Electro-magnets:

Question:

Has anyone a good design for electro-magnets that actually works? It seems the designs in the texts are rather weak and not very effective.

Answer:

In order to have sufficient current passing through the wire, the wire must be rated to carry at least 3 amps. Wire of this thickness can cause the electromagnet to be quite bulky, so it is suggested that you use a nut and bolt of about 10-12 cm long, or a very large nail.
The strength of the magnet depends on the number of turns of wire around the nail plus the size of the current passing through it, which is dictated by the voltage applied. So you have to use lots of wire – at least 5 metres, preferably 10, for each electromagnet.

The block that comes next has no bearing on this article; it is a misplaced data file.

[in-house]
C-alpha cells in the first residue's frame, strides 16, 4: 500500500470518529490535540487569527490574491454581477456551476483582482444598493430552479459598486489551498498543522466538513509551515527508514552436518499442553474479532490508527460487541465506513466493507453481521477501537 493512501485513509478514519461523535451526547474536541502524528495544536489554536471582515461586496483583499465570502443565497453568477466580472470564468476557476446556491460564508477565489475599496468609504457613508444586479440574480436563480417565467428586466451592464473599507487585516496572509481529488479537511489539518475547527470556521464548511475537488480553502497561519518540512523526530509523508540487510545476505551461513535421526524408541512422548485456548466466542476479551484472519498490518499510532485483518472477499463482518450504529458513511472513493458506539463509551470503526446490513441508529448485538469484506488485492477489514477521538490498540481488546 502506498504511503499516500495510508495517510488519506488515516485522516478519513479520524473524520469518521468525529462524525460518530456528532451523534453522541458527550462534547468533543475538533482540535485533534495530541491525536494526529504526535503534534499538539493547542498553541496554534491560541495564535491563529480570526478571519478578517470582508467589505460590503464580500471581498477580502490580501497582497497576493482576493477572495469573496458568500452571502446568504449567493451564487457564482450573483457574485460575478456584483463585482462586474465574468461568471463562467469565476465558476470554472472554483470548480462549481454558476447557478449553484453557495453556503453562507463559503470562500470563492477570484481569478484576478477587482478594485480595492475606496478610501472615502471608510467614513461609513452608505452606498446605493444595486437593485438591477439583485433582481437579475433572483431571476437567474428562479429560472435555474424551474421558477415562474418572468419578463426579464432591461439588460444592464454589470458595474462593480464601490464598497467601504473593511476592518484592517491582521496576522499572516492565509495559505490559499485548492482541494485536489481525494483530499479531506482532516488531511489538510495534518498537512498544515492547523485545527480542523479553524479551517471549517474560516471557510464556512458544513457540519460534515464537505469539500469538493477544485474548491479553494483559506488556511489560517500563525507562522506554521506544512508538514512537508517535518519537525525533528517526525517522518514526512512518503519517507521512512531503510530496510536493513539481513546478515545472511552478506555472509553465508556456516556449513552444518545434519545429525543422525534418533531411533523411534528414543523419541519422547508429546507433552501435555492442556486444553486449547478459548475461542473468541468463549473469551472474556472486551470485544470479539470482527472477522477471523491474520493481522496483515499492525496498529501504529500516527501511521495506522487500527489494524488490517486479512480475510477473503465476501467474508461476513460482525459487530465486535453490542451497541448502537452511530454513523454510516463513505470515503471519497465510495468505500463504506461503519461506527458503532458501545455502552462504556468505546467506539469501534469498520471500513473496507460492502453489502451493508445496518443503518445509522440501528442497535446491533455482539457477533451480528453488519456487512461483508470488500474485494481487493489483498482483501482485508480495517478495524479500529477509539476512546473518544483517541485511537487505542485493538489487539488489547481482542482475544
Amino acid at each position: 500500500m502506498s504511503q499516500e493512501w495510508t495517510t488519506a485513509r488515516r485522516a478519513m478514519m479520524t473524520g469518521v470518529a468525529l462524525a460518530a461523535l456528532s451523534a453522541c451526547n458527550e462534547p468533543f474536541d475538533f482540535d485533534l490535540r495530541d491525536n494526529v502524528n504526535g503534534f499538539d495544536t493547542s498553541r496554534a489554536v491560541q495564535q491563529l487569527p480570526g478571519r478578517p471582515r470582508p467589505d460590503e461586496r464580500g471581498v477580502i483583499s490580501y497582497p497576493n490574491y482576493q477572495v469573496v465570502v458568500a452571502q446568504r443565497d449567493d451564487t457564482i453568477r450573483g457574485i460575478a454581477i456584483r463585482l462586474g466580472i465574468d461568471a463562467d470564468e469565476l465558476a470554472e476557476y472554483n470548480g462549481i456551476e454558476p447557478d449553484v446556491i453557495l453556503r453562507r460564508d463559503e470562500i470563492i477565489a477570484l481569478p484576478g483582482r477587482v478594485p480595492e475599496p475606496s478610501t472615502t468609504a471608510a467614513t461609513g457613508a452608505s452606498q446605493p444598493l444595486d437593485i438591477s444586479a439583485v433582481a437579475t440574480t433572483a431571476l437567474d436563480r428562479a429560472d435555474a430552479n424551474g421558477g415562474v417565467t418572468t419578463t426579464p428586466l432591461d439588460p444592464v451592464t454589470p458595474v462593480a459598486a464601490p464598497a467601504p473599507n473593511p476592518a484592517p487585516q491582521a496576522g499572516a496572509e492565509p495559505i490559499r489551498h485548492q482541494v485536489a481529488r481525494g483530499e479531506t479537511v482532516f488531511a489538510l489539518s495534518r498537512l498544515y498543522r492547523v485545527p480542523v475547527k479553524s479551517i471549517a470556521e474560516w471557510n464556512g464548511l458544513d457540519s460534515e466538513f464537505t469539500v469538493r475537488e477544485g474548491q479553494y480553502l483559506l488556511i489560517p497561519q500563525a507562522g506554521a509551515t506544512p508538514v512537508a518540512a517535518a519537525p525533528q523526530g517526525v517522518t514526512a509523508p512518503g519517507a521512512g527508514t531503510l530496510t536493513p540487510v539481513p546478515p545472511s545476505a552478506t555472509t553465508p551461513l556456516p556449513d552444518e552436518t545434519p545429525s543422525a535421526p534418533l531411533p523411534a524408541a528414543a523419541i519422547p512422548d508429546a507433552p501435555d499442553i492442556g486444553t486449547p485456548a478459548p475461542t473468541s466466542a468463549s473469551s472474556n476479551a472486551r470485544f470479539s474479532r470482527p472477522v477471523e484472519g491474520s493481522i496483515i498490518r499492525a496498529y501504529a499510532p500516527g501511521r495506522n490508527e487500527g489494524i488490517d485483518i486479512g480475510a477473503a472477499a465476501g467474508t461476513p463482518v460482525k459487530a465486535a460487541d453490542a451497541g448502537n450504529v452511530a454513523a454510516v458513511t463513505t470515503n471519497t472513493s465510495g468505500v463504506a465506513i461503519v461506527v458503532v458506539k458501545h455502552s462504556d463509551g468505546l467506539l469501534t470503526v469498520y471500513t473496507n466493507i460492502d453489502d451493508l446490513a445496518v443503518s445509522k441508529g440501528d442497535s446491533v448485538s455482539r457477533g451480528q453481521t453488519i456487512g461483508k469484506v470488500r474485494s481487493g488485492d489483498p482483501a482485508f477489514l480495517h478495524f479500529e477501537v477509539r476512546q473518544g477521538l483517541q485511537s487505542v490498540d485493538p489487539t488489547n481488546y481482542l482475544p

Bumping up the voltage will increase the strength of the magnet, but if you dont have lots of turns around the nail, then you are effectively just shorting out the power supply, which causes the overload switch in the power supply to trip out. No problem, just not good practice and its inconvenient.
A way to overcome the power supply being shorted out is to put a globe in the circuit. Use a Hodson light box and the students can see the varying brightness of the globe according to the voltage and the related ability of the electromagnet to pick up, for example, paper clips.

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